Similarly, the color red is widely associated with mourning in Ghana. Mourners wear a combination of red and black, especially if their loved one died in a traumatic manner.

It is considered a painful death when someone dies in their prime. As a result, mourners and family members wear red and black to signify their sorrow.

Mourners in Ghana, on the other hand, sometimes wear white or a combination of white and black when the deceased lived for eight decades or more. Instead of mourning a loss, family and mourners celebrate the deceased’s well-lived and fulfilling life. Women in this situation, despite being dressed in white, will nonetheless wear a distinctive black scarf to symbolize that they are in a mourning mood.

But not every family, tribe, or ethnicity follows suit.

Purple- a symbol of pain

During Holy Week, Catholics in Guatemala reenact the events leading up to Christ’s crucifixion and resurrection. Men and boys wear purple robes and hoods during the Procession of the Holy Cross on Good Friday as a gesture of sadness and a symbol of Christ’s pain and suffering.

When mourning the loss of a loved one, many devout Catholics in Brazil wear purple alongside black. Wearing purple if you are not attending a funeral can be considered rude and unfortunate, as the color has a spiritual, devotional significance.

Purple is the color of grief in Thailand, and it is reserved for widows to wear while mourning the death of their spouse, whereas other funeral mourners are supposed to wear black.

Gold – a journey to the Afterlife

In ancient Egypt, gold was connected with eternal life and the all-powerful god Ra, whose flesh was thought to be made of precious metal. As such, gold was the color of royal mourning because it was imperishable and indestructible.

The Royals and well-born ancient Egyptians were well-prepared for their voyage into the hereafter, as spectacular riches uncovered in ancient Egyptian burial chambers have shown. It was believed that after death on earth, kings and queens would ascend to deity status, with the famed gold death mask of the boy king Tutankhamun, mirroring his position in the heavens.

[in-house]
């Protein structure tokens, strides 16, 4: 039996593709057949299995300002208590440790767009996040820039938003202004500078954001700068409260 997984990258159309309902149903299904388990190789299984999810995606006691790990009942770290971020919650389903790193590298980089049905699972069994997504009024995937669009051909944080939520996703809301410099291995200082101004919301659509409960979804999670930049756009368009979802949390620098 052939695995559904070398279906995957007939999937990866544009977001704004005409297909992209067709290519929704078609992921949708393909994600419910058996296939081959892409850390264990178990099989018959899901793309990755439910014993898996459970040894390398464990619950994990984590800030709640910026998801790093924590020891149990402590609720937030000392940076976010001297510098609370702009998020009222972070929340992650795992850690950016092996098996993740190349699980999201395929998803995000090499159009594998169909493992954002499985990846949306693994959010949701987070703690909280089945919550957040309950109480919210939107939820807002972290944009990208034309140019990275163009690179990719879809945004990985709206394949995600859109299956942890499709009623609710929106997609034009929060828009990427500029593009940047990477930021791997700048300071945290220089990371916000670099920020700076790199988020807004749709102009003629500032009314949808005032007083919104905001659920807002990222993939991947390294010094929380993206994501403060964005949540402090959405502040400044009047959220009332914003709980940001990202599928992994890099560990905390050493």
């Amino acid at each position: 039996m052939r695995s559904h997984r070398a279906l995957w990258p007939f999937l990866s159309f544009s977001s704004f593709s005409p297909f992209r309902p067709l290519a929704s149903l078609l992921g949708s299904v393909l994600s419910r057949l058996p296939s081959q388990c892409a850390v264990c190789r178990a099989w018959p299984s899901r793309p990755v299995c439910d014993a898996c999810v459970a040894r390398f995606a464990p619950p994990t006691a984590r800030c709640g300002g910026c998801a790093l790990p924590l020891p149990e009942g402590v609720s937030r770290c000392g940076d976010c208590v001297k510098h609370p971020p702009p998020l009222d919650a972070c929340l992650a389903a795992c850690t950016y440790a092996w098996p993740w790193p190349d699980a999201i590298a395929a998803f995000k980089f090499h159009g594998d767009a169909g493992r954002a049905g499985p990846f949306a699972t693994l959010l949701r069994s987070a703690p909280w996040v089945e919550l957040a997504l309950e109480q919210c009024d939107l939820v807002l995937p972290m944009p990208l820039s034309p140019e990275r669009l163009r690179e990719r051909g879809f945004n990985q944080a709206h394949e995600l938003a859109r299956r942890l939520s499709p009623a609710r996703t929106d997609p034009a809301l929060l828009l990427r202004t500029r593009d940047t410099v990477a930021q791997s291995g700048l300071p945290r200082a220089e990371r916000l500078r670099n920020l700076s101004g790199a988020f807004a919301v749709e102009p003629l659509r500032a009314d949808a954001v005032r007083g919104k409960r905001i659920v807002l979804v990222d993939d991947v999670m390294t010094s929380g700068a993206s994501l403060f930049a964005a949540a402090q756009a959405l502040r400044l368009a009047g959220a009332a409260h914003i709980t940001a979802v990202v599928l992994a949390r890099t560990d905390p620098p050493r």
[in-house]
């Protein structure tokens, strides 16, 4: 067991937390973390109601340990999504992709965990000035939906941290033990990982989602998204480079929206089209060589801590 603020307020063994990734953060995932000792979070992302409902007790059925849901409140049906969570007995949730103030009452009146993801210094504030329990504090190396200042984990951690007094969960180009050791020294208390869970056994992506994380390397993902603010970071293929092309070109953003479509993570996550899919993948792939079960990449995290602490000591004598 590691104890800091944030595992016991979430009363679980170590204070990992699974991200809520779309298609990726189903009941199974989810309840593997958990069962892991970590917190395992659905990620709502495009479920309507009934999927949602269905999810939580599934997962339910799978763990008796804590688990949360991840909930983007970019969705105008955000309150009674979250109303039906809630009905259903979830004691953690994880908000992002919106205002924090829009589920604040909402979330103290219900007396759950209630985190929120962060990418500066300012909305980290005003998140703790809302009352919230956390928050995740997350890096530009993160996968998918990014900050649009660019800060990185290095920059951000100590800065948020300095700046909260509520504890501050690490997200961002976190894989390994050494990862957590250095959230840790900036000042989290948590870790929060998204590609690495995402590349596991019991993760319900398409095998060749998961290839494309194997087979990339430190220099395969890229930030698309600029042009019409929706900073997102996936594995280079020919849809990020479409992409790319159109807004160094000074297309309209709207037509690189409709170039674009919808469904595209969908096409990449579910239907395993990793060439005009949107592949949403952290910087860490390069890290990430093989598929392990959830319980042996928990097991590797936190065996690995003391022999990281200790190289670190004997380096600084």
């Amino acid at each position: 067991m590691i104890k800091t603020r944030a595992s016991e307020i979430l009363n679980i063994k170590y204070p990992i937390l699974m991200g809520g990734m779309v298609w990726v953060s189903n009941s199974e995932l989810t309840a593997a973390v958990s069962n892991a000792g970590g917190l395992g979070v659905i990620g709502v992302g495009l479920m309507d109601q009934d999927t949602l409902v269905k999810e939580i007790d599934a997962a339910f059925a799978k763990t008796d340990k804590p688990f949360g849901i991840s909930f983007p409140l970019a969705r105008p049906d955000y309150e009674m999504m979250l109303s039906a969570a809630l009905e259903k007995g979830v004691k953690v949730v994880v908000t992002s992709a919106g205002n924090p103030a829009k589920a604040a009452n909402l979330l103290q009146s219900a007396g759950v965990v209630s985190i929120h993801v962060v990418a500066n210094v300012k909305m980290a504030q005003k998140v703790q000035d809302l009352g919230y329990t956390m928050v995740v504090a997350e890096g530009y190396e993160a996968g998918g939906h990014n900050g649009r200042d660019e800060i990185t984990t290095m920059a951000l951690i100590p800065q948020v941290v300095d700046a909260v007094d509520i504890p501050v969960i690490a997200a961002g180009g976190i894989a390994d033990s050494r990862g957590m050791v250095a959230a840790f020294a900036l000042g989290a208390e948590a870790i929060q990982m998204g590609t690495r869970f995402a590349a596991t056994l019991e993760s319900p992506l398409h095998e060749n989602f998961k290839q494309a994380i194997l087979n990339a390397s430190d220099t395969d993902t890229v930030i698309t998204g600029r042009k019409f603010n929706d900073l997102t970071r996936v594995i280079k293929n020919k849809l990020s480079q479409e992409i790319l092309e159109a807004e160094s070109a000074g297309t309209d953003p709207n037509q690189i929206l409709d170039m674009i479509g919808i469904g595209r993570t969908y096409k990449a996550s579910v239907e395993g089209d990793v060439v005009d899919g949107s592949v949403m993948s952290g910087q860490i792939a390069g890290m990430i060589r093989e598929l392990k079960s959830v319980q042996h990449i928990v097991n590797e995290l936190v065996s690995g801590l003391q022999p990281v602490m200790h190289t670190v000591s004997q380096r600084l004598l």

Frequently Asked Questions

Q: Do you have to wear black to a funeral?

A: In short, no. When it comes to knowing what to wear to a funeral that’s not black, there are an array of alternatives that men and women can wear. Although black is the most traditional of colors, smart and dark clothing is also acceptable.

Q: Is it necessary to wear black to a funeral?

A: Because a funeral is a sombre occasion, it is best to dress in conservative colors and styles in semi-formal attire. Black is still the safest color for funeral attire, but you don’t have to wear solid black.

Q: Where did the custom of wearing black to a funeral come from?

A: Nowadays, in much of the western world, wearing black to a funeral is the most common color and is considered a sign of respect. However, the tradition dates back to the ancient Romans, when mourners would adopt a darker-colored Toga to show they were in mourning.

Q: Is it disrespectful to wear white to a funeral?

As a neutral color, white should not be considered inappropriate at most North American funerals. Though you should ask the family hosting the service when in doubt, plain, neutral colors are generally acceptable for memorials. Wearing white in conjunction with other dark tones is appropriate.

Q: What color should you not wear to a funeral?

Black is the traditional color for funeral services. It’s generally acceptable to wear non-black clothing, such as dark blue or grey. Stick with subdued colors and fabric textures so that you don’t draw attention away from the person who is being honored. Avoid red, bright pink, orange, yellow, or other bright colors.

Q: When did black become the color of mourning?

The association of the color black with death and loss is centuries old and is believed to have originated during Roman times. However, it was only after the death of Prince Albert in 1861 that it gained popularity as part of funeral fashion.

Q: What is the most disrespectful thing to wear to a funeral?

While different cultures have their mourning colors, you should typically wear black or neutral colors. Avoid wearing bright colors or prints, which can be disrespectful and distracting. Black, white, grey, and navy are the best choices.

In summary,

People wear black to funerals to mourn the dead. While black is a color adopted by most countries as a mourning color, different cultures across the world have distinct colors they wear to mourn the dead.

It’s important to respect the traditions of others in case we find ourselves in their midst mourning the loss of loved ones.

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Hey there, Lovelace Gyamfi also known as Love of LDIM here - biomedical scientist by day, master blogger by night. When I'm not micropipetting my way through the lab, you can find me crafting witty blog posts and analyzing Forex trends like there's no tomorrow. Some might say I have a slight split personality, but I prefer to think of it as having the best of both worlds - brains and creativity!